Strong isolation by distance among local populations of an endangered butterfly species (Euphydryas aurinia)

Data set


The marsh fritillary (Euphydryas aurinia) is a critically endangered butterfly species in Denmark known to be particularly vulnerable to habitat fragmentation due to its poor dispersal capacity. We identified and genotyped 318 novel SNP loci across 273 individuals obtained from 10 small and fragmented populations in Denmark using a genotyping-by-sequencing (GBS) approach to investigate its population genetic structure. Our results showed clear genetic substructuring and highly significant population differentiation based on genetic divergence (FST) among the 10 populations. The populations clustered in three overall clusters and due to further substructuring among these, it was possible to clearly distinguish six clusters in total. We found highly significant deviations from Hardy-Weinberg equilibrium due to heterozygote deficiency within every population investigated which indicates substructuring and/or inbreeding (due to mating among closely related individuals). The stringent filtering procedure that we have applied to our genotype quality could have overestimated the heterozygote deficiency and the degree of substructuring of our clusters but is allowing relative comparisons of the genetic parameters among clusters. Genetic divergence increased significantly with geographic distance, suggesting limited gene flow at spatial scales comparable to the dispersal distance of individual butterflies and strong isolation by distance. Altogether, our results clearly indicate that the marsh fritillary populations are genetically isolated. Further, our results highlight that the relevant spatial scale for conservation of rare, low mobile species may be smaller than previously anticipated.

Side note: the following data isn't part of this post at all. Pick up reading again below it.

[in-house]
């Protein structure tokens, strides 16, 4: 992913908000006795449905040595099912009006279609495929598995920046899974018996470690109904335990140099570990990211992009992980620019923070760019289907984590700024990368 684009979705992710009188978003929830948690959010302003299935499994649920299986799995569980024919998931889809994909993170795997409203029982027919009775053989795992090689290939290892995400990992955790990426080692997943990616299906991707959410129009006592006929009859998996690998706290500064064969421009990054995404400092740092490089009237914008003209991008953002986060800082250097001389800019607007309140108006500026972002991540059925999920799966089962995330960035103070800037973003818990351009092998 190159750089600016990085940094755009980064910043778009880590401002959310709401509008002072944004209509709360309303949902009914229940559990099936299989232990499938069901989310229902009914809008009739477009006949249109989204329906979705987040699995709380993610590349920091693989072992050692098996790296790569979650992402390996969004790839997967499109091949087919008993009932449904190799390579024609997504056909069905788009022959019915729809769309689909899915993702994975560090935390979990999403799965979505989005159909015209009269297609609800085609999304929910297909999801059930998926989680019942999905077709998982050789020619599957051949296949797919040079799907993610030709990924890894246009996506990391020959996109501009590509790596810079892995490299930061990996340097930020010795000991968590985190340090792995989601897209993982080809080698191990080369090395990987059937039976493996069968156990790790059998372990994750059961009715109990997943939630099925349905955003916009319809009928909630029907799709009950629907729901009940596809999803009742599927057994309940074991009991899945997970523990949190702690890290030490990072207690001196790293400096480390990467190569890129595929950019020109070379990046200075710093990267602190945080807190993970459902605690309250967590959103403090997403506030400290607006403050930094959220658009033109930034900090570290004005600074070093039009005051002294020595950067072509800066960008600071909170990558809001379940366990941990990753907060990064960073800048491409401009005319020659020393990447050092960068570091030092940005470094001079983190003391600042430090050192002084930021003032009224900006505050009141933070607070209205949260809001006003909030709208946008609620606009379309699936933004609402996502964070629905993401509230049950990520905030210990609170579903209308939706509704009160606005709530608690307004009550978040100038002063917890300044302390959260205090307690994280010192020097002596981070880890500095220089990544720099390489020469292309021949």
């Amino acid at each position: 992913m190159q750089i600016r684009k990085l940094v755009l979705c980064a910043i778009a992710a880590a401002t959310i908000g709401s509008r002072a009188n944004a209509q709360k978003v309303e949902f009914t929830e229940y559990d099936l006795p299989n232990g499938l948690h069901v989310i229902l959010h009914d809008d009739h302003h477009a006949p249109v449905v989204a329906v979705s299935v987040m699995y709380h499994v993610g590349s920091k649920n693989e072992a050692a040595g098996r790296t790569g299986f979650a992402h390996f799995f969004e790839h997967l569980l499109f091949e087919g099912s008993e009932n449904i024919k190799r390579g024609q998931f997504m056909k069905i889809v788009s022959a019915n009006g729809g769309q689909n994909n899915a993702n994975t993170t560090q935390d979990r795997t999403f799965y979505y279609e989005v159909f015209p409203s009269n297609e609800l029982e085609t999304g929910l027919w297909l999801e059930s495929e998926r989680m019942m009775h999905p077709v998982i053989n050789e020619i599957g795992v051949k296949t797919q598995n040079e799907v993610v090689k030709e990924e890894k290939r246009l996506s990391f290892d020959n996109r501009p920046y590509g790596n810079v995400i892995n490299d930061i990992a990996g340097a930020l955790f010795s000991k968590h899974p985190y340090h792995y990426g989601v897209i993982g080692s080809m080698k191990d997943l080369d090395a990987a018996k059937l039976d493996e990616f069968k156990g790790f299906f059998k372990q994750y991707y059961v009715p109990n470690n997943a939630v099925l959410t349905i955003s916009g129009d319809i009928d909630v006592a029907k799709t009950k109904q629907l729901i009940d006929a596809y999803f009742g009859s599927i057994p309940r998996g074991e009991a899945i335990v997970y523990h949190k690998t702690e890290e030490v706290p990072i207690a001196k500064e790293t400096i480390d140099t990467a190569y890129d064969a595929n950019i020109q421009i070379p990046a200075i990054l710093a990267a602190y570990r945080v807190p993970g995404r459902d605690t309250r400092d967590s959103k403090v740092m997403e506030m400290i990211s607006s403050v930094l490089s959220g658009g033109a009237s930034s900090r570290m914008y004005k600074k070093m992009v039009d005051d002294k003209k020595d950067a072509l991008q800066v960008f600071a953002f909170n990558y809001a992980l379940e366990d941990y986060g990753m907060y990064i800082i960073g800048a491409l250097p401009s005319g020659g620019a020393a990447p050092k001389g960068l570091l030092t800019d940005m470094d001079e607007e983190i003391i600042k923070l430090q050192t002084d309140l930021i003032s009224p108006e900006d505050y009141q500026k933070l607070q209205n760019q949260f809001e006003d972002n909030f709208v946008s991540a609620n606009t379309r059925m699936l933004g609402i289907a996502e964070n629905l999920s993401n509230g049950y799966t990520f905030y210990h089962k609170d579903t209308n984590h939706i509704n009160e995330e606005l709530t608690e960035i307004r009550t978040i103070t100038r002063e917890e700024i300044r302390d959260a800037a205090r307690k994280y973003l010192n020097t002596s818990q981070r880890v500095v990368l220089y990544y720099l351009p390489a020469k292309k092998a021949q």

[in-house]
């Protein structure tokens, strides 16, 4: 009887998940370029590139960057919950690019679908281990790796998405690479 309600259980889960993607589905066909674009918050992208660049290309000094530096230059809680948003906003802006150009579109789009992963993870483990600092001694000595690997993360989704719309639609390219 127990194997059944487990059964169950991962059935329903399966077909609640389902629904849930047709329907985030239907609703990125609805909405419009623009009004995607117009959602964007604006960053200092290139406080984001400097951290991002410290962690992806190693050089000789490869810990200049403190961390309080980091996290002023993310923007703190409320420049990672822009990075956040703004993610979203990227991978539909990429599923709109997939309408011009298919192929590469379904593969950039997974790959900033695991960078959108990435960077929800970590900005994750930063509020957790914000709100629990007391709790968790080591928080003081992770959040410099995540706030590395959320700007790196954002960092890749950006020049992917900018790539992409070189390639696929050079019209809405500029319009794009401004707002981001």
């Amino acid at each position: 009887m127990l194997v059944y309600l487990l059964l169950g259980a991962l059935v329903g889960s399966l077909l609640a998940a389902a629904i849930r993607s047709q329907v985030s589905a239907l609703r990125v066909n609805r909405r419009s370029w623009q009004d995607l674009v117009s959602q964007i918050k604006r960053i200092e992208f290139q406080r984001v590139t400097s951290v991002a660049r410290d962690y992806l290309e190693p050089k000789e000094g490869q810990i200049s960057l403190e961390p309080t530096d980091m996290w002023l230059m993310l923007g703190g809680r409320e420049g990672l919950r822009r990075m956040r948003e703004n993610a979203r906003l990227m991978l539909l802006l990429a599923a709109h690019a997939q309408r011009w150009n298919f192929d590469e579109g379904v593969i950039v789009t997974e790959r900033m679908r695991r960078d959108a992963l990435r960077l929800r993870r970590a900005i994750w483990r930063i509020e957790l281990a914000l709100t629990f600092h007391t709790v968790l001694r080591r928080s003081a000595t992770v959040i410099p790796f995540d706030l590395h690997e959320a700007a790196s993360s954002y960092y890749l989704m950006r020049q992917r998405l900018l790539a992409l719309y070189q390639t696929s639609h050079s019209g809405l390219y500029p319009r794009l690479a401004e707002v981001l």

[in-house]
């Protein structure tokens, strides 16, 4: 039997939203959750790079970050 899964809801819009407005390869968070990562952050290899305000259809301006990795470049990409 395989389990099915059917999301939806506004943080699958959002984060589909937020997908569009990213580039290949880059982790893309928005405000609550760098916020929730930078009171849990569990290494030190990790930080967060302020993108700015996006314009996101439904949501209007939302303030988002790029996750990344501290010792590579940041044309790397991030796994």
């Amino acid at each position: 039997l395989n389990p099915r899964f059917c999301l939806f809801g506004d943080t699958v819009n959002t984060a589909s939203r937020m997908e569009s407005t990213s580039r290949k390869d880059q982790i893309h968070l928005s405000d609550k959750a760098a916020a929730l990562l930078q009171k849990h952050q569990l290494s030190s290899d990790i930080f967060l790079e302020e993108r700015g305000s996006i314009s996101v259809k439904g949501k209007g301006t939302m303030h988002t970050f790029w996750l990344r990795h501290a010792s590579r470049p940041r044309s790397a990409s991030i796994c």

Dato for tilgængelighed2021